There will be some changes to the content of the initial Remote Pilot exam and the recurrent training. These changes include information regarding night operations. The Daylight Waiver (107.29) is one of the most granted waivers by the FAA. The FAA should reduce some of their waiver caseload with this rule as it allows for flight at night, without a waiver, if you have taken the new initial exam or new recurrent training.
The remote ID rule is relatively straight forward. Nearly all UAS in the National Airspace System will be required to have this capability. The good news is the FAA left out the internet based remote ID wording that was in the NPRM. Remote ID will be broadcast only and there are three ways to meet the requirements.
The first is buying an aircraft already equipped with the appropriate technology. Manufacturers are required to start producing aircraft with this technology “baked in” within 18 months of the rules effective date. No promises, but it seems that most DJI aircraft will only need a firmware update in order to be considered compliant. The readiness of manufacturers to implement compliant solutions will vary.
If your legacy equipment does not support this, the FAA has outlined specifications for a “bolt on” module that will perform the same function. Size, weight and power requirements of these modules may vary by manufacturer and could have a significant impact on your aircraft’s performance. Operators will have 30 months to comply, from the time these rules are entered into the register.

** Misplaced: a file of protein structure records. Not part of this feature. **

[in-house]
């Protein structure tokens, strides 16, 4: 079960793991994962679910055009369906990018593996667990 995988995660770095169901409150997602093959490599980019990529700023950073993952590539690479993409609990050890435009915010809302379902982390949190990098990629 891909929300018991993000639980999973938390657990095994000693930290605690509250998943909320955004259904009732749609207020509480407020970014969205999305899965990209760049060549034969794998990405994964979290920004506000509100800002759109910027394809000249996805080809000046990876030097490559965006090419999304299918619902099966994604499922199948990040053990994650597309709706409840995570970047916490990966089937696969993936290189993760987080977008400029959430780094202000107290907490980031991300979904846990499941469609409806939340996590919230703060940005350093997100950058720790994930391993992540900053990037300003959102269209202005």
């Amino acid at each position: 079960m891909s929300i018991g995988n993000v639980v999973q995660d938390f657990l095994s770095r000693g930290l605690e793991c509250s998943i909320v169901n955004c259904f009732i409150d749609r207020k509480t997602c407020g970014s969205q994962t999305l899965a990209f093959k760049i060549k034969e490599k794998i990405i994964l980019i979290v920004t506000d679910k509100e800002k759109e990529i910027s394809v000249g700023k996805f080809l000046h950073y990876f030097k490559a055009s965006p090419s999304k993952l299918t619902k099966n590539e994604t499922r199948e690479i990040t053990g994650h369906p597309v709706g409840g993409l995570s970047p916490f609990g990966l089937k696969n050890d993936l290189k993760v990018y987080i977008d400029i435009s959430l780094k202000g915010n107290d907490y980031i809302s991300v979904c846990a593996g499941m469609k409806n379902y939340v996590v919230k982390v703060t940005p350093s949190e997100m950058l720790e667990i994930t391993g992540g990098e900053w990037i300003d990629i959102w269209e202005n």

Finally, aircraft flying within an FAA Recognized Identification Area (FRIA) will allow for flight without remote ID. Applications will be accepted for proposed FRIAs and approved by the FAA if requirements are met. These are typically proposed for community-based flying organizations, such as the AMA, or educational institutions.
NCAT plans to host an upcoming webinar to discuss the new regulations further. Keep an eye out on our website events page for more information to follow.
For resources including webinars from the FAA, visit: